Ferguson is known to be a die-hard supporter of the PLP, so some FNM supporters accused him of “playing politics.” However, just a few weeks earlier, Chief Councillor Smith was accused of running “a one man show” by Deputy Chief Councillor Joanna Newton-Russell, a long-time strong supporter of the FNM, over “his alleged use of money from the council’s budget without approval for the construction of a park in the Arden Forest area, which was being built in partnership with Member of Parliament for High Rock Kenneth Russell,” according to an article in The Freeport News.

Although Lucaya MP Neko Grant eventually claimed that he provided the $50,000 spent for paving the parking area at Sunshine Park , the controversy prompted Minister of State for Finance Zhivargo Laing, MP for Marco City, to call for an audit of the City of Freeport Council’s books.

This move, however, did not silence Ferguson, the Marco City Council member. In an article published by The Freeport News, Ferguson described it as “another feeble attempt by a Junior Minister to do damage control for the chief councilor, who refuses to defend himself.”

“I make this statement because one cannot determine if any moral or ethical wrongdoing took place by auditing the financial records of the council,” Ferguson was quoted as saying.

Noting that no one was being accused of “stealing any money,” Ferguson added: “But the chief councilor has made procedural errors and conducted himself not according to protocol. He acted in the capacity of an individual rather than a member of a corporate body.”

Nonetheless, the audit ordered by Laing was conducted at taxpayers’ expense and he confirmed to Freeport News reporter Lededra Marche, in a story published in that daily on November 23, 2009, that it had been completed and he was awaiting an official report.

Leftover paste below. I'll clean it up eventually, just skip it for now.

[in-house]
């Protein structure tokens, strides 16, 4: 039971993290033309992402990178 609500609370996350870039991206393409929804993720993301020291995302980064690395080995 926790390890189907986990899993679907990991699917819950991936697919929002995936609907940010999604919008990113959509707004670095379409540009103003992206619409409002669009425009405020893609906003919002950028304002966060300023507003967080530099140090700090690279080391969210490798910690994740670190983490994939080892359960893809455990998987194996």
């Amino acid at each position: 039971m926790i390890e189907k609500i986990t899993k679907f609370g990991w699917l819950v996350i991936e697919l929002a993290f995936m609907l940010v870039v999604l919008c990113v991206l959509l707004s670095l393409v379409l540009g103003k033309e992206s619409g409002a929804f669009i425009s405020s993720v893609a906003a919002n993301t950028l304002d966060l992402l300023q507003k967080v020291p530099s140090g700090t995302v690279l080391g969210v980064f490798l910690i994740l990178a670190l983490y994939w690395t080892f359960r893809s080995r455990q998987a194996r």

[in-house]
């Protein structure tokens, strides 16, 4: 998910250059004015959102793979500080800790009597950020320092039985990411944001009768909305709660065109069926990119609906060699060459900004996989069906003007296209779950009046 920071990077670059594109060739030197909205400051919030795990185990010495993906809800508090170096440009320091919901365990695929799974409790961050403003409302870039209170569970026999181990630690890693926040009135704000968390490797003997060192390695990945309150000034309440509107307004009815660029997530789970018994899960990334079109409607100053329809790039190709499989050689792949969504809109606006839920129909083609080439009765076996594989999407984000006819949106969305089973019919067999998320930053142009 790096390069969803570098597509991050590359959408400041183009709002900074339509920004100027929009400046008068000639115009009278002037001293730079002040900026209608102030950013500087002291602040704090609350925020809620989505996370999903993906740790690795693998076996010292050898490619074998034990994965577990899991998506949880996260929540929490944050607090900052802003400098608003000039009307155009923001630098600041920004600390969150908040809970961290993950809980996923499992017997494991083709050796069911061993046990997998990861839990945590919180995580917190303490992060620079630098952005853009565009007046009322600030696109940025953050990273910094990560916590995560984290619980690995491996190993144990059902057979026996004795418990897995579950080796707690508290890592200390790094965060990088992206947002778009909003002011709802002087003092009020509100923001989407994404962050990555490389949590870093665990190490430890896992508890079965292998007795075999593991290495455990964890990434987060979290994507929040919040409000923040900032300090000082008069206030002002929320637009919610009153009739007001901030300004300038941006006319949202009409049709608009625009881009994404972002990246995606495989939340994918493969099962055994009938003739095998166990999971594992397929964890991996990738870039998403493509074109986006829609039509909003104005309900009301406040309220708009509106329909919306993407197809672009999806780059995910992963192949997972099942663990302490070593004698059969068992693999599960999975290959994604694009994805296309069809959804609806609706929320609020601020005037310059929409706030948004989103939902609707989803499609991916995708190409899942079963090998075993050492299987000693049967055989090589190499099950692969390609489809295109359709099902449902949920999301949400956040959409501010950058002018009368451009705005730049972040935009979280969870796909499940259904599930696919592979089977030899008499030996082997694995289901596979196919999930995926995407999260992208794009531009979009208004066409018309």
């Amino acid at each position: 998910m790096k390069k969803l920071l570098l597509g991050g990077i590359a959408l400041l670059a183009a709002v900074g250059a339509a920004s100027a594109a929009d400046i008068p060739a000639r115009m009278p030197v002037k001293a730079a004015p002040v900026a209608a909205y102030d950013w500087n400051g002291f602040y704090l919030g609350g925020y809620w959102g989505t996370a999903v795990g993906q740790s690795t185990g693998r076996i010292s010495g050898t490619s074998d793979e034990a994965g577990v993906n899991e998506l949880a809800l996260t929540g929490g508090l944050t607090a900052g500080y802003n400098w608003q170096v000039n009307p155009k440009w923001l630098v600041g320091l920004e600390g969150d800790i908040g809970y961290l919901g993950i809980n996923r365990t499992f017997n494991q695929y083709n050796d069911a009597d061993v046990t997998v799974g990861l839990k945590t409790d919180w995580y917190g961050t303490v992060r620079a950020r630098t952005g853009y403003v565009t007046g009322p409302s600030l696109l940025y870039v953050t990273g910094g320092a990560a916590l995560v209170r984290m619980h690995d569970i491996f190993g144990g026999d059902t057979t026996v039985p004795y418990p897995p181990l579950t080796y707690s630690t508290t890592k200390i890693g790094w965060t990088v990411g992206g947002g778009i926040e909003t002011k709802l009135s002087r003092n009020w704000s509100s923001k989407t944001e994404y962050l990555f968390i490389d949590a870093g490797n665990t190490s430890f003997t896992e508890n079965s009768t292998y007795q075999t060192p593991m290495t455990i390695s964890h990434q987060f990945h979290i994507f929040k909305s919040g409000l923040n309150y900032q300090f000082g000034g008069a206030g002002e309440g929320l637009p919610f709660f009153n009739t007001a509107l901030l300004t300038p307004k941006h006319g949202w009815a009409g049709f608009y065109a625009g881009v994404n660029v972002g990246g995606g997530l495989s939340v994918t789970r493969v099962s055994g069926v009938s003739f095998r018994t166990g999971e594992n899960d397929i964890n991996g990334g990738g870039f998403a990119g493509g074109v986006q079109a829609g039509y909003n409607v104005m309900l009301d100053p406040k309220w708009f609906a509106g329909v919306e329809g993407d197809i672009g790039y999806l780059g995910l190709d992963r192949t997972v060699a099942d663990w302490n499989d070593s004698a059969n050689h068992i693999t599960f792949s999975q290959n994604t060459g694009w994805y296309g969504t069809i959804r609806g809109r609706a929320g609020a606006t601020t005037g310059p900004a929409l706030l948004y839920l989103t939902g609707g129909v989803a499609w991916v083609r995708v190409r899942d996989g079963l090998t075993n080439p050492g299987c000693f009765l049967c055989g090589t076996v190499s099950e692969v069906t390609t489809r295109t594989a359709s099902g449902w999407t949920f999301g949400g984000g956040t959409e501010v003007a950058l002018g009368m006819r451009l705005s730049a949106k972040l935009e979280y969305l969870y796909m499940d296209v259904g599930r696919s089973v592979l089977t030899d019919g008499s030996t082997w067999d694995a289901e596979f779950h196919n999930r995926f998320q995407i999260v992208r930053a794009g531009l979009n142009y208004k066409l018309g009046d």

That’s more than 18 months ago, and the results of that audit have still not yet been made public.

Why is it that the people’s money was spent to conduct an audit and voters in Grand Bahama are still as much in the dark about the results as they were back then? Is Laing still waiting for the “official report” or is this further evidence that he lacks the ability required to be the chief advisor to Prime Minister Ingraham, in his capacity as Minister for Finance? Certainly, any other individual who did not enjoy the special relationship he has with Ingraham would have been fired a long time ago..

In any case, these are questions that demand answers before voters in Grand Bahama go to the polls on June 23 to elect local government representatives.

Unquestionably, voters in Grand Bahama owe Ferguson a debt of gratitude for being so vigilant in exposing what he considered to be wrongdoings on the council. He is seeking reelection in Marco City and voters in that constituency can show their appreciation by ensuring that he is returned to the council.

Meanwhile, considering his poor performance as Chief Councillor, it is not surprising that Alvin Smith decided not to seek reelection. However, it is quite possible that he may have his sights set on becoming the next MP for Lucaya, given the fact that his father was one of Ingraham’s strongest political allies.

At any other time, this fact alone would have made Alvin Smith the front-runner to replace Grant in Lucaya. But as it turns out, the Lucaya seat is the most sought after seat in Grand Bahama by FNMs who want to become a Member of Parliament mainly because they mistakenly believe that it is still an FNM stronghold.

The truth of the matter, however, is that Grand Bahama has been so badly neglected by the FNM that it is highly unlikely that there are any seats in Grand Bahama, which the FNM once boasted was “FNM Country, that can be considered as an “FNM stronghold.”